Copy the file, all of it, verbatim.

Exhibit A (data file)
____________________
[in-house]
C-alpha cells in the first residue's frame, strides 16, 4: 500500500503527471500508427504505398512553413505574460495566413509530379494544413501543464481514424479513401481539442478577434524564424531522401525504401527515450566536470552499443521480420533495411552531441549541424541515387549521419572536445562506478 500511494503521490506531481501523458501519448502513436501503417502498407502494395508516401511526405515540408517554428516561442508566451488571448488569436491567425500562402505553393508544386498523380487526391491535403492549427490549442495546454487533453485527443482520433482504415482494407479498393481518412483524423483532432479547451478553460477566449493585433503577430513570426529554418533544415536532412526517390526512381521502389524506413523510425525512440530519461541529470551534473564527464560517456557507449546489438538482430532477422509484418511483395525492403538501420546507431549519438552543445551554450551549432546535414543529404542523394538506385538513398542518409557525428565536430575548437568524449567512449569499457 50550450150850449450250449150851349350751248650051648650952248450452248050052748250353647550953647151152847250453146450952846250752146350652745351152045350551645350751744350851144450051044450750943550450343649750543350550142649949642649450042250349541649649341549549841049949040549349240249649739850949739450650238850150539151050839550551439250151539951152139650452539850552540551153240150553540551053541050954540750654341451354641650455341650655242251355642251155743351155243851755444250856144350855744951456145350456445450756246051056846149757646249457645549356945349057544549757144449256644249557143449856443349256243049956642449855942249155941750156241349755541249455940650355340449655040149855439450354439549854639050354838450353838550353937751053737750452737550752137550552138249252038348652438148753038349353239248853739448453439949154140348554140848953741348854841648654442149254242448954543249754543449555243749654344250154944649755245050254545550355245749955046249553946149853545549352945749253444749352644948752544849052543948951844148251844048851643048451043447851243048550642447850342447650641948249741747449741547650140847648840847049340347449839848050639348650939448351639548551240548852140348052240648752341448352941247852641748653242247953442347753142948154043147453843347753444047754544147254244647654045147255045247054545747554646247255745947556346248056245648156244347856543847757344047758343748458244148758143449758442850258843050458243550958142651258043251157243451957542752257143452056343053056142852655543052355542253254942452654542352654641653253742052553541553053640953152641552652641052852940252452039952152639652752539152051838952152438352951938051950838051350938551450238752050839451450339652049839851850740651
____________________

[in-house]
C-alpha cells in the first residue's frame, strides 16, 4: 500500500503527471500508427504505398512553413505574460495566413509530379494544413501543464481514424479513401481539442478577434524564424531522401525504401527515450566536470552499443521480420533495411552531441549541424541515387549521419572536445562506478 500511494503521490506531481501523458501519448502513436501503417502498407502494395508516401511526405515540408517554428516561442508566451488571448488569436491567425500562402505553393508544386498523380487526391491535403492549427490549442495546454487533453485527443482520433482504415482494407479498393481518412483524423483532432479547451478553460477566449493585433503577430513570426529554418533544415536532412526517390526512381521502389524506413523510425525512440530519461541529470551534473564527464560517456557507449546489438538482430532477422509484418511483395525492403538501420546507431549519438552543445551554450551549432546535414543529404542523394538506385538513398542518409557525428565536430575548437568524449567512449569499457 50550450150850449450250449150851349350751248650051648650952248450452248050052748250353647550953647151152847250453146450952846250752146350652745351152045350551645350751744350851144450051044450750943550450343649750543350550142649949642649450042250349541649649341549549841049949040549349240249649739850949739450650238850150539151050839550551439250151539951152139650452539850552540551153240150553540551053541050954540750654341451354641650455341650655242251355642251155743351155243851755444250856144350855744951456145350456445450756246051056846149757646249457645549356945349057544549757144449256644249557143449856443349256243049956642449855942249155941750156241349755541249455940650355340449655040149855439450354439549854639050354838450353838550353937751053737750452737550752137550552138249252038348652438148753038349353239248853739448453439949154140348554140848953741348854841648654442149254242448954543249754543449555243749654344250154944649755245050254545550355245749955046249553946149853545549352945749253444749352644948752544849052543948951844148251844048851643048451043447851243048550642447850342447650641948249741747449741547650140847648840847049340347449839848050639348650939448351639548551240548852140348052240648752341448352941247852641748653242247953442347753142948154043147453843347753444047754544147254244647654045147255045247054545747554646247255745947556346248056245648156244347856543847757344047758343748458244148758143449758442850258843050458243550958142651258043251157243451957542752257143452056343053056142852655543052355542253254942452654542352654641653253742052553541553053640953152641552652641052852940252452039952152639652752539152051838952152438352951938051950838051350938551450238752050839451450339652049839851850740651